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WIMBoot for larger laptop drive

wimboot doublespace

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#1 geordieandy

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Posted 31 March 2015 - 01:58 PM

Hi all

 

I previously used the great tutorials and forums here to save some space on an Asus T100TA tablet I had but then used DoubleSpace which someone mentioned here and it worked great on a Dell tablet but I now have a normal Windows 8.1 laptop that I have swapped the 1TB 5400 drive for a 120GB SSD drive and want to reclaim some of this smaller SSD disk. Would people recommend DoubleSpace or trying to do a custom WimBoot on a normal Windows laptop?

 

I also read somewhere online about maybe using NTFS compression as well as WimBoot / DoubleSpace - is that advised?

 

Thanks



#2 Wonko the Sane

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Posted 31 March 2015 - 05:28 PM

...  but then used DoubleSpace which someone mentioned here and it worked great on a Dell tablet ...

Just for the record seemingly (your first and only post to date):

http://reboot.pro/to...betas/?p=186552

you came here coming from the Doublespace homepage, at the time the thingy was experimental/beta, and you BTW never reported anything here about it working.

 

As I see it (but I may well be wrong) the "right" use of a Wimboot (or Doublespace or similar) and as well of NTFS compression is something that is mostly in the eye of the beholder, i.e. there is not a one-size-fits-all recommendation that can be given, on one of the stupid tablet devices with a fixed (and not replaceable) SSD it makes a lot of sense, on a "normal" laptop I would rather buy a SSD with a size fitting my needs (whatever they are) than use any of these solutions.

 

Bear with me, please :).

You have a stupid tablet with a meager 32 Gb or 64 Gb non replaceable SSD and you have on it installed by the OEM a stupid 8/8.1 OS and additionally possibly a recovery partition (besides the "normal" WinRE).

 

The stupid OS + other stuff "from factory" takes (say) 20 Gb and considering that a "healthy" NTFS filesystem has a need for a 10-15% spare space, this means that if you can spare (say) 10 Gb out of the 20 you will have increased the available space for your files/content from (32*0.85)-20=7.2 Gb to 17.2 Gb, with a dramatic increase of 10/7.2=139%, but for the 64 Gb you would have (64*0.85)-20=34.4 and 10/34.4=29%.

 

The more the device is large and the more the amount you can save for the OS files by using Wimboot or similar becomes thinner, on a 120 Gb the increase is (120*0.85)-20=82 Gb and 10/82=12%.

 

For the rest of the files (i.e. your content) the difference between a compressed filesystem (plain or Doublespace or *whatever* ) and a "plain" non-compressed one depends on the actual nature of the content, if you want to store on the laptop (say) all the texts in Project Gutemberg, it is easy to double the capacity, if you plan to store almost only jpegs, movies and files downloaded from the internet as .pdf, .zip, .7z or .rar it is likely that the capacity will increase by 5% to 15%.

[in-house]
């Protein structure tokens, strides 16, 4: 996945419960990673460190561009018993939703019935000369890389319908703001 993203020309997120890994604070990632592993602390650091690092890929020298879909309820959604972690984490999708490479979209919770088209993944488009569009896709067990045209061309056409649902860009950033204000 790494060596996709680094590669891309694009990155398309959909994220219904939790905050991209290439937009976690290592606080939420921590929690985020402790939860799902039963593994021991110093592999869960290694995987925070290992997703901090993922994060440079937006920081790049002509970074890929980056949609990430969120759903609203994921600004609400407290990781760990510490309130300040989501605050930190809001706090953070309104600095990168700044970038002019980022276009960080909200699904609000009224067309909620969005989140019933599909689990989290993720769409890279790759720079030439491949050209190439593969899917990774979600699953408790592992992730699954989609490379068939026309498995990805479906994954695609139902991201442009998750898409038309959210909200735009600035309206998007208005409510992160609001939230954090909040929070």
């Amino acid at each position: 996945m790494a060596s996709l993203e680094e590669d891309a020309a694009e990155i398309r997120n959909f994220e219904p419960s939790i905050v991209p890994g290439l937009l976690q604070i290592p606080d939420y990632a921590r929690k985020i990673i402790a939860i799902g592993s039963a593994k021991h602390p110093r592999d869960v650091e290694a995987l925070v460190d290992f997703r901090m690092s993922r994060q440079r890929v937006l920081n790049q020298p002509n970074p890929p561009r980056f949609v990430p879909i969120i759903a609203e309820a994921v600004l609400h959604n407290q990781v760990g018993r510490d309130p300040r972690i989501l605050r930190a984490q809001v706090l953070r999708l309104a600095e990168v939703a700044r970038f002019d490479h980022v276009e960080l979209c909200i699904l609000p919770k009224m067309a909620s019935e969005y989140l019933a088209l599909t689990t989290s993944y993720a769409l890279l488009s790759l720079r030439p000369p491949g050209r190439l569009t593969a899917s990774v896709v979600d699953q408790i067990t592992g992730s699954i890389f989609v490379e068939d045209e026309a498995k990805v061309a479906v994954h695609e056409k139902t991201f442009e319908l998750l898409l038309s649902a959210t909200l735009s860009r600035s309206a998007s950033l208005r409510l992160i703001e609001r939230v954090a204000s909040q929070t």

This means that the net effect on the 120 Gb could be anything between 40 Gb (50%*82) and 8 Gb (10%*82), most probably on average something like 25% to 30%.

 

So maybe your SSD that theoretically can hold 120-20-15 Gb=85 Gb of data, if compressed is likely to contain "virtually" (120-10-15)/0.75=127 Gb of data with an increase of 127/85=50% which is an exceptional result, but is it worth it (on a device on which you can actually replace the SSD)? :unsure:

 

Wimboot may affect boot time (how much and if positively or negatively depends on the specific hardware involved, a relatively slow processor and a relatively fast storage subsystem will have an advantage with non-compressed drives, a relatively fast processor and a relatively slow storage subsystem may give a definite advantage with Wimboot).

 

In case of "disaster" ( NOT hardware) a non compressed filesystem usually allows much, much more chances to recover data.

In case of "disaster" (hardware) there is not much difference, you won't get your data back in any case.

 

A 240 Gb will allow you (with no hassle at all) 240*0.85 -20 = 184 Gb i.e. 184/127=45% more capacity when compared to the above compressed 120 GB

 

A 120 Gb is now on tigerdirect as an example *anything* between (say) 55 and 110 US$

A 240 Gb is *anything* between 85 and 180 US$.

 

You can draw the conclusions by yourself, the 120 (compressed) has a cost per Gb between 55/127=0.43 and 110/127=0.87, the 240 Gb "plain" between 85/184=0.46 and  0.96, which in practice means that the cost per Gb is exactly the same, but in one solution there is an increased risk for the data integrity, on the other there are none and there is not the hassle of Wimboot/Doublespace/NTFS compression, and overall we are talking of 30 to 70 US $, if you do it for the fun of it, it's more than OK, if you value the time needed to research for the "right" solution, for the experimenting, for implementing it (and without any actual guarantee to reach the available size calculated) the total is obviously negative.